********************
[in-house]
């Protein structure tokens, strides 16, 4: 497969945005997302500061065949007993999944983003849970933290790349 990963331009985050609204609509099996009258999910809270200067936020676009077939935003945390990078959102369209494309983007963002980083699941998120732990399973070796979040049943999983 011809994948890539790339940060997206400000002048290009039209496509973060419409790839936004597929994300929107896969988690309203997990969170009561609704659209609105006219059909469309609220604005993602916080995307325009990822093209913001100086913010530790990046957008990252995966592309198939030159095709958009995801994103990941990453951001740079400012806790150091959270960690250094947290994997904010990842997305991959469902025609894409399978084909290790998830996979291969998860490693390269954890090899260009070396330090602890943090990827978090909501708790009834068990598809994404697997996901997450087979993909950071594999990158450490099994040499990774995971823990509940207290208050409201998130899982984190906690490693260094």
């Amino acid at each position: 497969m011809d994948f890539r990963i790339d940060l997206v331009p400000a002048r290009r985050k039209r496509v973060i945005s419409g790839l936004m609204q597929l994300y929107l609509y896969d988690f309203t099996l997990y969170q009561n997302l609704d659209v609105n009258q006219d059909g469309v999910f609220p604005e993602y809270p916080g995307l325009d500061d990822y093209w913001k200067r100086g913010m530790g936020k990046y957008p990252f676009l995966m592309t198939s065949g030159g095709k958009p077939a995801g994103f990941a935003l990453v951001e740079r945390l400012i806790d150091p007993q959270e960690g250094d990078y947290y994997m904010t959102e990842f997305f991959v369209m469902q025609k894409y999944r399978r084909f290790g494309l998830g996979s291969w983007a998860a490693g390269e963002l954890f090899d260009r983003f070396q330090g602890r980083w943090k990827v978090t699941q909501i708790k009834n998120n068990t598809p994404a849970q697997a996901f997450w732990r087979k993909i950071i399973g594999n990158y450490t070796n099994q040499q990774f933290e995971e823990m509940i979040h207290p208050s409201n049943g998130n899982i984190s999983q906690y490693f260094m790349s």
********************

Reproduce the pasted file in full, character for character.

[in-house]
């Protein structure tokens, strides 16, 4: 497969945005997302500061065949007993999944983003849970933290790349 990963331009985050609204609509099996009258999910809270200067936020676009077939935003945390990078959102369209494309983007963002980083699941998120732990399973070796979040049943999983 011809994948890539790339940060997206400000002048290009039209496509973060419409790839936004597929994300929107896969988690309203997990969170009561609704659209609105006219059909469309609220604005993602916080995307325009990822093209913001100086913010530790990046957008990252995966592309198939030159095709958009995801994103990941990453951001740079400012806790150091959270960690250094947290994997904010990842997305991959469902025609894409399978084909290790998830996979291969998860490693390269954890090899260009070396330090602890943090990827978090909501708790009834068990598809994404697997996901997450087979993909950071594999990158450490099994040499990774995971823990509940207290208050409201998130899982984190906690490693260094």
């Amino acid at each position: 497969m011809d994948f890539r990963i790339d940060l997206v331009p400000a002048r290009r985050k039209r496509v973060i945005s419409g790839l936004m609204q597929l994300y929107l609509y896969d988690f309203t099996l997990y969170q009561n997302l609704d659209v609105n009258q006219d059909g469309v999910f609220p604005e993602y809270p916080g995307l325009d500061d990822y093209w913001k200067r100086g913010m530790g936020k990046y957008p990252f676009l995966m592309t198939s065949g030159g095709k958009p077939a995801g994103f990941a935003l990453v951001e740079r945390l400012i806790d150091p007993q959270e960690g250094d990078y947290y994997m904010t959102e990842f997305f991959v369209m469902q025609k894409y999944r399978r084909f290790g494309l998830g996979s291969w983007a998860a490693g390269e963002l954890f090899d260009r983003f070396q330090g602890r980083w943090k990827v978090t699941q909501i708790k009834n998120n068990t598809p994404a849970q697997a996901f997450w732990r087979k993909i950071i399973g594999n990158y450490t070796n099994q040499q990774f933290e995971e823990m509940i979040h207290p208050s409201n049943g998130n899982i984190s999983q906690y490693f260094m790349s």